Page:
North West business leaders are the first in the country to embark on a trailblazing leadership programme designed to equip them with the vision and the skills to pursue smarter manufacturing.
They are part of the Made Smarter Leadership Programme, run in collaboration with Lancaster University Management School (LUMS) and the government-backed £20m Made Smarter initiative for North West manufacturers.
Based in Cheshire and Warrington, Cumbria, Greater Manchester, Lancashire and the Liverpool City Region, the 12 business leaders have embarked on an eight-month leadership programme involving a mixture of workshops, site-visits to ‘smart’ SME manufacturers around the region and facilitated-learning sessions.
They undertook their first site visit to Runcorn-based Hosokawa Micron Ltd, a manufacturer and supplier of powder processing systems and equipment, which has transformed its production performance through the application of digital technologies, allowing them to see a smart factory in action.
During the programme, participants will enhance their leadership capacity to enable them to take a strategic view required to adopt hi-tech and digitally-based manufacturing techniques into their own production processes.
They will also gain insights into undertaking an audit to reveal how digital-ready their business currently is, how to measure the true impact and value of any changes they make to the way they work, and how to successfully bring employees and other stakeholders along on their journey of business transformation.
Other parts of the programme, which will be delivered jointly by LUMS’ academic experts and business leaders already using smart technology, will include special project sprints to test new ideas.
Donna Edwards, director of the North West Made Smarter pilot, said: “I’m delighted to see that the Made Smarter Leadership Programme delivered by Lancaster University Management School is already having a positive impact on its first cohort of business leaders in the North West.
“The programme is a unique opportunity for manufacturers who want to accelerate the adoption of advanced digital technologies within their business.
“Crucially, it allows leaders to take time out of their business to reflect on the bigger picture and share ideas and experiences alongside their peers in manufacturing. This will help them return to their own business and develop a digital strategy – which has been identified as something many businesses lack, yet it is essential to create growth and efficiencies.”
Professor Angus Laing, Dean of Lancaster University Management School, said:
“Lancaster has an outstanding track record in devising and delivering world-class business leadership training. Many of the successful methods we have developed have been embedded into this new programme and tailored specifically to address the aspirations of the Made Smarter initiative.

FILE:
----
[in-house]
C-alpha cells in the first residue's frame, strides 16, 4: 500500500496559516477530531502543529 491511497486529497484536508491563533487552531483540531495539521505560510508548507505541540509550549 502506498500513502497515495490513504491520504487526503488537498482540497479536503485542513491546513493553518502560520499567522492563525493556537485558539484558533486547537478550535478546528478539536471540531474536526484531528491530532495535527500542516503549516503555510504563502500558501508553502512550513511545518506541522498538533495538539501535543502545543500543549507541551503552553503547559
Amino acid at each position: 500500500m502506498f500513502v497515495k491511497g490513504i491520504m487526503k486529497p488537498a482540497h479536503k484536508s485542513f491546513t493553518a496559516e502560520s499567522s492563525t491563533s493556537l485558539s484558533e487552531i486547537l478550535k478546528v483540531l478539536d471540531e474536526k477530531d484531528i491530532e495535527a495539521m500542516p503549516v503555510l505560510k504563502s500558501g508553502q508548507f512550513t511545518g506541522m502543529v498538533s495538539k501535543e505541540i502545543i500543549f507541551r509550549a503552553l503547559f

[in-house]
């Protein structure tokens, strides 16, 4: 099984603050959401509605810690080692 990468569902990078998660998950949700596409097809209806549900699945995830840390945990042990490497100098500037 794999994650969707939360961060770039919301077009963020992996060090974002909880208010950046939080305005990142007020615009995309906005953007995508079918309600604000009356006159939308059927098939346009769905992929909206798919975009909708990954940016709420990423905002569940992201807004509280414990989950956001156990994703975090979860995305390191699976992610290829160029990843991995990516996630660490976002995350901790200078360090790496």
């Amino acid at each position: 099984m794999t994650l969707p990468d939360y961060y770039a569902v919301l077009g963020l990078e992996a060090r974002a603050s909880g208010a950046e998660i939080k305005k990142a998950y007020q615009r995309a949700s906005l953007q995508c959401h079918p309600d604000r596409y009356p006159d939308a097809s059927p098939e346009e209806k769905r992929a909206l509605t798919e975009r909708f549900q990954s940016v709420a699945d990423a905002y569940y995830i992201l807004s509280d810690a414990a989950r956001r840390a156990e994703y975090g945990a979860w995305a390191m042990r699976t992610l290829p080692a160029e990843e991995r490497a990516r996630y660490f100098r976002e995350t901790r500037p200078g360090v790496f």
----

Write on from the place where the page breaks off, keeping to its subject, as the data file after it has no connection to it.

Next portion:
“It has been designed to empower participants to transform their individual businesses through the use of highly advanced manufacturing methods.”
Andrew Stephenson, Minister for Business and Industry, said: “This new collaboration between Made Smarter and the University of Lancaster is a fantastic opportunity for these 12 business leaders to develop their skills, get expert guidance and advance further the North West’s reputation for advanced and smart manufacturing.
“Supporting growing business directly on the ground through Made Smarter is a vital part of our modern Industrial Strategy, building on this country’s strong manufacturing heritage and delivering highly-skilled jobs for the future.
“With the Made Smarter pilot set to add up to £115million to the North West economy, I look forward to seeing how the 12 business leaders completing this course will transform and grow their companies as a result.”
Companies who enrolled in the leadership programme include: Technoprint in Winsford; DT Engineering in Widnes; Flexitallic in Ellesmere Port; Abbey England in Knutsford; Forth Engineering in Barrow; Primasonics in Penrith; Fintek in Ramsbottom; Heatsense Cables in Rochdale; Inscape Interiors in Chorley; Forsberg Services in Lancaster; Gencoa in Liverpool; and Milexa in Liverpool.
Alan Ryan, Managing Director of Technoprint, a printer specialising in supplying patient information leaflets to the pharmaceutical industry, said the programme had been broad, relevant and helpful.
“Seeing what you can achieve through digitalisation is mind-blowing and exactly what we want to aim towards,” he said. “I’ve also been impressed with the emphasis on the role of people in this journey, which is important.
“The most significant attribute that I am finding is how powerful it is to have a group of other manufacturers all at the start of their journeys, working through this together. It has been very inspiring.”
Paul Mills, Strategy Director of Inscape Interiors, a manufacturer of building interiors, said: “We know that digitalisation is going to be important for the future and that is what’s going to give us scalability and sustainability.
“Small companies know digitalisation is important but don’t know how to hang it all together. There are disparate silos, and we are wondering how you join the dots.
“Visits like this are really important because what you have is a company that has gone through the process and can show you the route.”
Made Smarter includes match funding opportunities and the provision of dedicated technical and business support for SMEs adopting digital technologies such as Artificial Intelligence, Industrial Internet of Things, 3D-printing and robotics, to support advanced manufacturing.
To find out more about how Made Smarter can help you visit www.madesmarter.uk
For more details on the Made Smarter Leadership Programme at Lancaster University Management School, visit www.lancaster.ac.uk/lums/madesmarter.